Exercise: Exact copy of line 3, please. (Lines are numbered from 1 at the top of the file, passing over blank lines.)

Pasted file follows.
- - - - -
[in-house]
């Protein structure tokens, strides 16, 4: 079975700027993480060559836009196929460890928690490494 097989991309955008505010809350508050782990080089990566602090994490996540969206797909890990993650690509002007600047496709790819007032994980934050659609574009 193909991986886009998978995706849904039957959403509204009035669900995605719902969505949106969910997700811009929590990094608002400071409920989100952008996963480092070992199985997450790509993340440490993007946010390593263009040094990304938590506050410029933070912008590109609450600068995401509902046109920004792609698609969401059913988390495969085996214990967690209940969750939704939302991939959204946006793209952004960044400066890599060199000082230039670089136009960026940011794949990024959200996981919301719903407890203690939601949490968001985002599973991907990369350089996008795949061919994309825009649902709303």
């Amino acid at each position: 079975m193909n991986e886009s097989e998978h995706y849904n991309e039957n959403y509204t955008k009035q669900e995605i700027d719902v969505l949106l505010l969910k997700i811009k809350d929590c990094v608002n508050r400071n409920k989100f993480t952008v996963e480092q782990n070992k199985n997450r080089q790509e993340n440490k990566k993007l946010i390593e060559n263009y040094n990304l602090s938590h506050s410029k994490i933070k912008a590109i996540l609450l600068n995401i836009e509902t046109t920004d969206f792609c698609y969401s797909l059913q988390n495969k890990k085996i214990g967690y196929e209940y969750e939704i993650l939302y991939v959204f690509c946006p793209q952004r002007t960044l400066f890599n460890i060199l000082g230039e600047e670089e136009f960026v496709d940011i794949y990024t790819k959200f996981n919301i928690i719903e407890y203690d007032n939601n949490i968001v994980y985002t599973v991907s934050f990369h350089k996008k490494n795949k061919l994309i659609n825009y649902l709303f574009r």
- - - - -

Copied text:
């Amino acid at each position: 079975m193909n991986e886009s097989e998978h995706y849904n991309e039957n959403y509204t955008k009035q669900e995605i700027d719902v969505l949106l505010l969910k997700i811009k809350d929590c990094v608002n508050r400071n409920k989100f993480t952008v996963e480092q782990n070992k199985n997450r080089q790509e993340n440490k990566k993007l946010i390593e060559n263009y040094n990304l602090s938590h506050s410029k994490i933070k912008a590109i996540l609450l600068n995401i836009e509902t046109t920004d969206f792609c698609y969401s797909l059913q988390n495969k890990k085996i214990g967690y196929e209940y969750e939704i993650l939302y991939v959204f690509c946006p793209q952004r002007t960044l400066f890599n460890i060199l000082g230039e600047e670089e136009f960026v496709d940011i794949y990024t790819k959200f996981n919301i928690i719903e407890y203690d007032n939601n949490i968001v994980y985002t599973v991907s934050f990369h350089k996008k490494n795949k061919l994309i659609n825009y649902l709303f574009r």